Excessive force on your joints can create potential for fatigue and injury. In practical terms, try to identify tasks that imply excessive force and think of ways to make improvements (example: reduce force on hands by producing hand holes on boxes).

3. KEEP EVERYTHING WITHIN EASY REACH 

Save muscles from overexertion by keeping objects close to you.

4. WORK AT PROPER HEIGHTS

Do most of the work at elbow height except for heavier work (best done lower than the elbow). For precision work or visually intense work, it is best done above elbow height.

5. REDUCE EXCESSIVE MOTION:

Do not hesitate to use power tools instead of manual tools to reduce repetitive movements.

6. MINIMIZE STATIC LOAD

Holding the same position for a long period is known as static load. It creates fatigue and discomfort and can interfere with work. Try using an extender for tools when working overhead to minimize static load.

7. MINIMIZE PRESSURE POINTS

Continuous contact of a body part on a hard surface can be very stressful for your joints. For example, standing on a hard surface like concrete can hurt your feet. Using an anti-fatigue mat or insoles in your shoes can decrease contact stress.

8. PROVIDE CLEARANCE

Your workspace should be set-up to provide you with a clear view and enough room around you.

9. MOVE, EXERCISE & STRETCH

The human body needs to be exercised and stretched. Alternating between sitting and standing throughout the day is ideal. Make sure to give yourself breaks when sitting in the same position for extended periods of time.

10. MAINTAIN COMFORTABLE LIGHTING

To decrease eye strain and glare problems, make sure your workspace is well lit. Also be aware of how long you stare at a computer screen during the day.

 

Questions about ergonomics? Schedule an appointment with our team of physiotherapists.

Physio Proactive, 2018.

Schoolbags and Back Injuries

Schoolbags and Back Injuries

It’s that time of year again: the threat of heavy schoolbags weighing down your little one is rearing its ugly head. The rise of handheld technology has not stemmed the need for kids to carry bulging backpacks full of heavy textbooks, and the risk of back pain is real and serious.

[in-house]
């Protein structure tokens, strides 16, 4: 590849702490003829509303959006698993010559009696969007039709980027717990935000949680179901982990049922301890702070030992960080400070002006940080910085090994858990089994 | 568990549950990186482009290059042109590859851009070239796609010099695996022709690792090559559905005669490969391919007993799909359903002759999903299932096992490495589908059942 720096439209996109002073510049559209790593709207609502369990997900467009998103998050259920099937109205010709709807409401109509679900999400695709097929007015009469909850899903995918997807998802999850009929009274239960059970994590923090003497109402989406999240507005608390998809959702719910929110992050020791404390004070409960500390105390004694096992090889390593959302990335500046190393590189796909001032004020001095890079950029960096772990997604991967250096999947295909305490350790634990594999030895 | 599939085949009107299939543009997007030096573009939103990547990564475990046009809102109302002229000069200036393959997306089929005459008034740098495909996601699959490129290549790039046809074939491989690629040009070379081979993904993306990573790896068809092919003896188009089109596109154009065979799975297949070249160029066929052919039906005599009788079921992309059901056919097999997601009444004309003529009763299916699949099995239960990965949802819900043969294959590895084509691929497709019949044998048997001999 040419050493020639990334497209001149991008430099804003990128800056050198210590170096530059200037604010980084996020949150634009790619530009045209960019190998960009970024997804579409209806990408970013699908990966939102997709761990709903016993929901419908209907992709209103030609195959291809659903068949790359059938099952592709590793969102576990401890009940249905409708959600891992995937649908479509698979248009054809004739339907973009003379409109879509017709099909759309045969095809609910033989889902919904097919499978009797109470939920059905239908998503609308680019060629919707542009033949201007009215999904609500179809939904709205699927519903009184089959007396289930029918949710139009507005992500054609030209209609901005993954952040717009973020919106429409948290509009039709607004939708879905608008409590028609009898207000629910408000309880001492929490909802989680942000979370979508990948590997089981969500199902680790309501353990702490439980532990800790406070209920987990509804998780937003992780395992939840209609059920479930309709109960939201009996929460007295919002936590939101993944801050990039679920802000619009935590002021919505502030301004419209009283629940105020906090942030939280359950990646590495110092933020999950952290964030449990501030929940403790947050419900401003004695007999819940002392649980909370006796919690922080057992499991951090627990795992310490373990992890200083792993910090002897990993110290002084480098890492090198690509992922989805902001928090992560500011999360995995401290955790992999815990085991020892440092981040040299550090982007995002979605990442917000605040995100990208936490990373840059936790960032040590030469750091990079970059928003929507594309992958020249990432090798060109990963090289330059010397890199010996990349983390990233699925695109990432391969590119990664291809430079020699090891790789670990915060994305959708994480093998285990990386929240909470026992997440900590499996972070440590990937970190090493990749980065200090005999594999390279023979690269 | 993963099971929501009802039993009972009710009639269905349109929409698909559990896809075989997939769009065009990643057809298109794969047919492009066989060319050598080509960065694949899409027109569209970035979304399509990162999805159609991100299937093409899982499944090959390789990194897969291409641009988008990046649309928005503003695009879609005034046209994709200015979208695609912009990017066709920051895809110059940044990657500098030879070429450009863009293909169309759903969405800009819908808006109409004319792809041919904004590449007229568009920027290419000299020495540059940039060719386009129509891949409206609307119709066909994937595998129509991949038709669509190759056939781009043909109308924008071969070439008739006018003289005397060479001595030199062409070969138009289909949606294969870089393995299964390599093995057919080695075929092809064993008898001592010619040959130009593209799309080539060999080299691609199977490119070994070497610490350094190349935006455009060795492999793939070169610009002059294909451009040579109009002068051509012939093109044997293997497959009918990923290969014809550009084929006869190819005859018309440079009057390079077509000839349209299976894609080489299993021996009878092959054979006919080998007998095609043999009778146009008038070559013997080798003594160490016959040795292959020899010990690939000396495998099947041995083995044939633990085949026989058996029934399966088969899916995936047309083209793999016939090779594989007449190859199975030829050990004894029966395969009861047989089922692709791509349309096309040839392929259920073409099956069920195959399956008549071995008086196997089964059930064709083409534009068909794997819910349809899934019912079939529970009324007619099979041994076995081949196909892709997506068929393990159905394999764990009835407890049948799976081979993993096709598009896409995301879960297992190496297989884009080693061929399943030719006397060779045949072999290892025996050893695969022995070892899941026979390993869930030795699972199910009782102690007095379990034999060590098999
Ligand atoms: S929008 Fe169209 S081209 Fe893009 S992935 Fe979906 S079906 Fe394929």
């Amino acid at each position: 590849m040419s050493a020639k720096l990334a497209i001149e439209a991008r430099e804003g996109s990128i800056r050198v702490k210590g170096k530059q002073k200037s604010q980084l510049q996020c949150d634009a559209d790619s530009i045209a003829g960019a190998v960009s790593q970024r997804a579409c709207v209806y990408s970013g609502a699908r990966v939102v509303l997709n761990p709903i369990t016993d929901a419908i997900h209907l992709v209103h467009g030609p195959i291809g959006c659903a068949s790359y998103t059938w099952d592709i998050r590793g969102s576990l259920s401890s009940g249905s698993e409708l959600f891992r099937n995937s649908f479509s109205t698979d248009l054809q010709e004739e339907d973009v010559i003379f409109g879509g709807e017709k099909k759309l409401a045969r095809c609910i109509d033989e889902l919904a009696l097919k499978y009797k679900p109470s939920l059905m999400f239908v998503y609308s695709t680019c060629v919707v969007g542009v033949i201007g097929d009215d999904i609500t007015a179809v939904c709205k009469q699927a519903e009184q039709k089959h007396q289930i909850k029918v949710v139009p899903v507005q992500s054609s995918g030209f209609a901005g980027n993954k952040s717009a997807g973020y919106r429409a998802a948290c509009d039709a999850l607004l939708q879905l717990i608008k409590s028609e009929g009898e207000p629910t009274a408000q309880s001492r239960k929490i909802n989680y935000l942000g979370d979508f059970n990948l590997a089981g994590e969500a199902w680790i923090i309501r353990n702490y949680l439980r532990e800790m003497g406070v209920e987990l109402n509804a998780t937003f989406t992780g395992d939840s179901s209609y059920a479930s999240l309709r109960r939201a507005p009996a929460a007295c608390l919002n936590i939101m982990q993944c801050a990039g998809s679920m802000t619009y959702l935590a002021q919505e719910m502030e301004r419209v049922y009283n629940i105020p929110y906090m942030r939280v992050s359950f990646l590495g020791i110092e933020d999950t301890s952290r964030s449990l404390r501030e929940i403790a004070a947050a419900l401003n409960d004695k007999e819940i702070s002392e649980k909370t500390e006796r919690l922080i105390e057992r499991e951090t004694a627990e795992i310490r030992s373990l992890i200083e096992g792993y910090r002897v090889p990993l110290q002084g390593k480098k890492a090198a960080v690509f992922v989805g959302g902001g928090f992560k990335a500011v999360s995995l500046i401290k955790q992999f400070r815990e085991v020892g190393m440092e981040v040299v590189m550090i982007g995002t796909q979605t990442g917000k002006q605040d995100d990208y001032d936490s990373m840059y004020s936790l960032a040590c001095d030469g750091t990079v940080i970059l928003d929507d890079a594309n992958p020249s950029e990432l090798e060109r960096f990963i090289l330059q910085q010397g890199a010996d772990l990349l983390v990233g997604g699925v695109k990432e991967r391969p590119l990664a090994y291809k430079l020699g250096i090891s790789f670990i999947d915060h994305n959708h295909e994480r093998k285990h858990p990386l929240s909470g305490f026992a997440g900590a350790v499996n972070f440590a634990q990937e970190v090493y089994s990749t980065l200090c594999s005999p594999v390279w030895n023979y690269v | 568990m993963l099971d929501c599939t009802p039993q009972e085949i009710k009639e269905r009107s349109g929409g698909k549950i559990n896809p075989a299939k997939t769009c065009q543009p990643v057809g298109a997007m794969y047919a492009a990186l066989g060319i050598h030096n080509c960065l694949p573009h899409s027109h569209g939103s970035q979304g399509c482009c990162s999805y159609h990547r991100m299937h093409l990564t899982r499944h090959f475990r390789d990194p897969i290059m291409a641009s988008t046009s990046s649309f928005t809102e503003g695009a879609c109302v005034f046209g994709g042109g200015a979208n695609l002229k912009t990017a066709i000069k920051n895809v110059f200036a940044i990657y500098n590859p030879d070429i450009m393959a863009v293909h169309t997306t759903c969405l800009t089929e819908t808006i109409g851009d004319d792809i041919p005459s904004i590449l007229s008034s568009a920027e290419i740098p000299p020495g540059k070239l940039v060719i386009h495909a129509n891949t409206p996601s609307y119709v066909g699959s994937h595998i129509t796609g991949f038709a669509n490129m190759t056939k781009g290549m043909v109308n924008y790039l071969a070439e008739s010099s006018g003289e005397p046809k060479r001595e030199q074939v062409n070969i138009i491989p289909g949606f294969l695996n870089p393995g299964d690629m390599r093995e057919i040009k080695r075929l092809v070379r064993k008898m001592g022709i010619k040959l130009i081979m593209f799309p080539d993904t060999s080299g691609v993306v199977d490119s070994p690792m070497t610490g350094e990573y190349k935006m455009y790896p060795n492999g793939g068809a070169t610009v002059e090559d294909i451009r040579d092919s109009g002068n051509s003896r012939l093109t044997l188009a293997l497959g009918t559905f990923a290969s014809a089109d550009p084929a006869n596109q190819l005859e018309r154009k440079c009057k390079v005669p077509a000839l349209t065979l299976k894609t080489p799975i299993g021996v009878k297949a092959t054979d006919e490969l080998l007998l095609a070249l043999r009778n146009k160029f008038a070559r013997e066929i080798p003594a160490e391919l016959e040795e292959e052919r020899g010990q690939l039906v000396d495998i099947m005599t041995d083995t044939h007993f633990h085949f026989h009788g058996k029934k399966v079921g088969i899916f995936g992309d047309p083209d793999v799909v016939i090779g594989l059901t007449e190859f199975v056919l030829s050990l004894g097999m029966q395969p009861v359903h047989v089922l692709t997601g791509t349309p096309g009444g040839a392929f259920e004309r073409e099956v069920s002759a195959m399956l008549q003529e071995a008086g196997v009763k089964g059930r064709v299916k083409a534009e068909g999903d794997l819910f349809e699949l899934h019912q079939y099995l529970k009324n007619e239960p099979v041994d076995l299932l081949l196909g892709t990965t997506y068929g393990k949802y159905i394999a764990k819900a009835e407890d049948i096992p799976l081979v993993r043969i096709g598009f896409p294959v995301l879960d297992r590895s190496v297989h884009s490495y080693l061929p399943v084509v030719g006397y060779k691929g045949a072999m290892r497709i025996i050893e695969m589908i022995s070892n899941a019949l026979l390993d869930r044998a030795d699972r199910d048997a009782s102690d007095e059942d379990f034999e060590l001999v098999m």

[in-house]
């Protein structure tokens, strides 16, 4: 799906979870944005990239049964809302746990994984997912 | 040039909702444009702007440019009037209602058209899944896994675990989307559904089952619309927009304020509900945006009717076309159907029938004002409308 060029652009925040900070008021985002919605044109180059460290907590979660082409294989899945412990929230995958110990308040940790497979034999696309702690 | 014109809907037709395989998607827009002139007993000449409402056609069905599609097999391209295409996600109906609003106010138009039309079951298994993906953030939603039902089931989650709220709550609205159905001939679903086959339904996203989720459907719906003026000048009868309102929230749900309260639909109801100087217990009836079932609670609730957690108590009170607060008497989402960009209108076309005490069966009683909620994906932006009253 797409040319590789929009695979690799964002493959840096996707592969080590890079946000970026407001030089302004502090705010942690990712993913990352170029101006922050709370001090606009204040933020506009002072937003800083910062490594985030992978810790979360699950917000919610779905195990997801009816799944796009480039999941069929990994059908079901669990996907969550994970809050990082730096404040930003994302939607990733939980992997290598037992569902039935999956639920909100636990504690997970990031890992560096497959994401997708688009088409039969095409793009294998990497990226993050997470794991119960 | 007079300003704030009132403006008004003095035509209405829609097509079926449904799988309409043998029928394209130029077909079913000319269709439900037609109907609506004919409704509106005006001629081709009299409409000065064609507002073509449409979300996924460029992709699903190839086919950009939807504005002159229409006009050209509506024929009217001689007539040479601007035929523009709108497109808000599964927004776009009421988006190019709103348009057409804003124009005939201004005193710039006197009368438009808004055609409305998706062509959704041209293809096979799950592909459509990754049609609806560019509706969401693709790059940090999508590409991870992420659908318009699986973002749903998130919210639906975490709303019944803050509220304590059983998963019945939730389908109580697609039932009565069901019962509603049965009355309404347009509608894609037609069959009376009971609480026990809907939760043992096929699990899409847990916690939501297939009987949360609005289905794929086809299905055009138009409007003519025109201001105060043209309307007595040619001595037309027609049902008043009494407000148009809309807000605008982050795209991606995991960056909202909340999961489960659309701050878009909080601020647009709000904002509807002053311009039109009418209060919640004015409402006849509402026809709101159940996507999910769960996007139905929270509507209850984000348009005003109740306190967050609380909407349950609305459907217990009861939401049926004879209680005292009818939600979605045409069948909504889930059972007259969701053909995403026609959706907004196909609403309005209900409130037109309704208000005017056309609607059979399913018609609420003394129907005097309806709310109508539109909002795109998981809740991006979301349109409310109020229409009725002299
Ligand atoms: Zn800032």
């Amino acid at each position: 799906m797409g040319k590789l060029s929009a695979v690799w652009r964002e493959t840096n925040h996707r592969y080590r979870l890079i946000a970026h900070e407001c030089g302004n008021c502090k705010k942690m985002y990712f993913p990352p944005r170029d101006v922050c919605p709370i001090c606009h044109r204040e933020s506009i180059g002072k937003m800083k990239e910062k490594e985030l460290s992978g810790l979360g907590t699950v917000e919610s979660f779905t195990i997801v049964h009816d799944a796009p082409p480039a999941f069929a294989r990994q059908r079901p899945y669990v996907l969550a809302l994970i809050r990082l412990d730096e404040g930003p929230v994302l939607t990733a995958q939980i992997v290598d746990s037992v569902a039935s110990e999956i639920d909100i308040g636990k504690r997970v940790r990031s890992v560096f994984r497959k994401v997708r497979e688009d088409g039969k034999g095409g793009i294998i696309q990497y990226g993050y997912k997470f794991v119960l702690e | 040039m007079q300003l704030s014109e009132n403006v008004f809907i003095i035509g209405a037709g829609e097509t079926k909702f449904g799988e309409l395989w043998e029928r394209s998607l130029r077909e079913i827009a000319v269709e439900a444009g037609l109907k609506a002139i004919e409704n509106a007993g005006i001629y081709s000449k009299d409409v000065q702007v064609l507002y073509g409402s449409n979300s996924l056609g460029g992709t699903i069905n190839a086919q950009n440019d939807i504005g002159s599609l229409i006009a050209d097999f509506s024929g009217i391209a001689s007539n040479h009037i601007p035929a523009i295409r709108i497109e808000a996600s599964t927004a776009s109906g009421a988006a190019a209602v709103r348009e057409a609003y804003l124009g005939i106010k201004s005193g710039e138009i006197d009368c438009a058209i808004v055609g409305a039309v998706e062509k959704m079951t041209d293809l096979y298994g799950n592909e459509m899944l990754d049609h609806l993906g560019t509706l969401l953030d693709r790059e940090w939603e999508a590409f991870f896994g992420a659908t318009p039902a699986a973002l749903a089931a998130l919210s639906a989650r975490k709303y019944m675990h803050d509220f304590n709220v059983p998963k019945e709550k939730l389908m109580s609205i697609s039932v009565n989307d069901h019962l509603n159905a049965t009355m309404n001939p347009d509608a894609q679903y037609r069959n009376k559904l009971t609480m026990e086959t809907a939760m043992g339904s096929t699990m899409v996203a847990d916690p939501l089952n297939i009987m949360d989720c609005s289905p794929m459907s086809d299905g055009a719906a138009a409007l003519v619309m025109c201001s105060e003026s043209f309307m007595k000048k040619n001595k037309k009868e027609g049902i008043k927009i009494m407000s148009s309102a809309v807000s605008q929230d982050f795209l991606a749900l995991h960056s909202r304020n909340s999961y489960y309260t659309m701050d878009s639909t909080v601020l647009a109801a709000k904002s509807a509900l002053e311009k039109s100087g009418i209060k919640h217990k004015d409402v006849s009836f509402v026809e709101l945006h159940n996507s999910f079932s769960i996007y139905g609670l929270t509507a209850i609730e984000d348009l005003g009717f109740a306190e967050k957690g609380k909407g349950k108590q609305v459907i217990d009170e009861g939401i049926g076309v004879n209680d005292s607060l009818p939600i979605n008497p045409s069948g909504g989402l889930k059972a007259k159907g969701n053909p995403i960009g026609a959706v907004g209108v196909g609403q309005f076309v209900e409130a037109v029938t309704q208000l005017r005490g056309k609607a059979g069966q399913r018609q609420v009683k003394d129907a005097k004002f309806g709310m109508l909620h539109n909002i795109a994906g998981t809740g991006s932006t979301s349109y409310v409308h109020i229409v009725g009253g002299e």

The Risks

Heavy schoolbags can result in musculoskeletal pain and in some extreme cases, persistent back pain. The damage comes in a variety of forms. Some kids might bend forwards or arch their hips, causing compression of the spine and leading to shoulder, neck and back pain. Those who carry their school bag over just one shoulder can cause strain and an imbalance in their posture, and those carrying bags with narrow straps risk circulatory problems and nerve damage. Girls and younger children are especially at risk due to their smaller size.

Ideal Backpack Use

Current research states a schoolbag should be no more than 10% of a child’s body weight. Doctors and physiotherapists also recommend:

  • Wearing the bag using both shoulder straps to evenly distribute the weight.
  • Standing upright to avoid hunching or rounding of the back.
  • Adjusting straps so that the bag is resting tightly against the middle of the back, not sagging down to the posterior.
  • Placing heavier items, such as text books, at the centre of the back.
  • Consider lightening the load if your child struggles to pick the bag up.

Pick The Right Bag

You can do your part to help your child avoid back pain by helping them to choose a sensible schoolbag. Some simple guidelines to follow are:

  • Pick a lightweight bag.
  • Pick a bag with two wide, padded shoulder straps.
  • Pick a bag with an extra waist belt or hip pads to compensate for those really heavy loads.
  • Choose a bag with multiple compartments, so that weight can be distributed throughout.
  • Consider a bag with a padded back, to increase comfort and avoid being poked through the material.

More than 70% of schoolchildren carry more than the recommended weight; keep your child safe this school year by investing in a practical bag and speaking to them about how to avoid back problems.

Our physiotherapist, Fawzi Charaan explains in a video (in French), how to best choose a schoolbag and how to adjust it to avoid any injury. See the video here!

Questions about schoolbags and back injuries? Schedule an appointment with our team of physiotherapists.

Physio Proactive, 2018.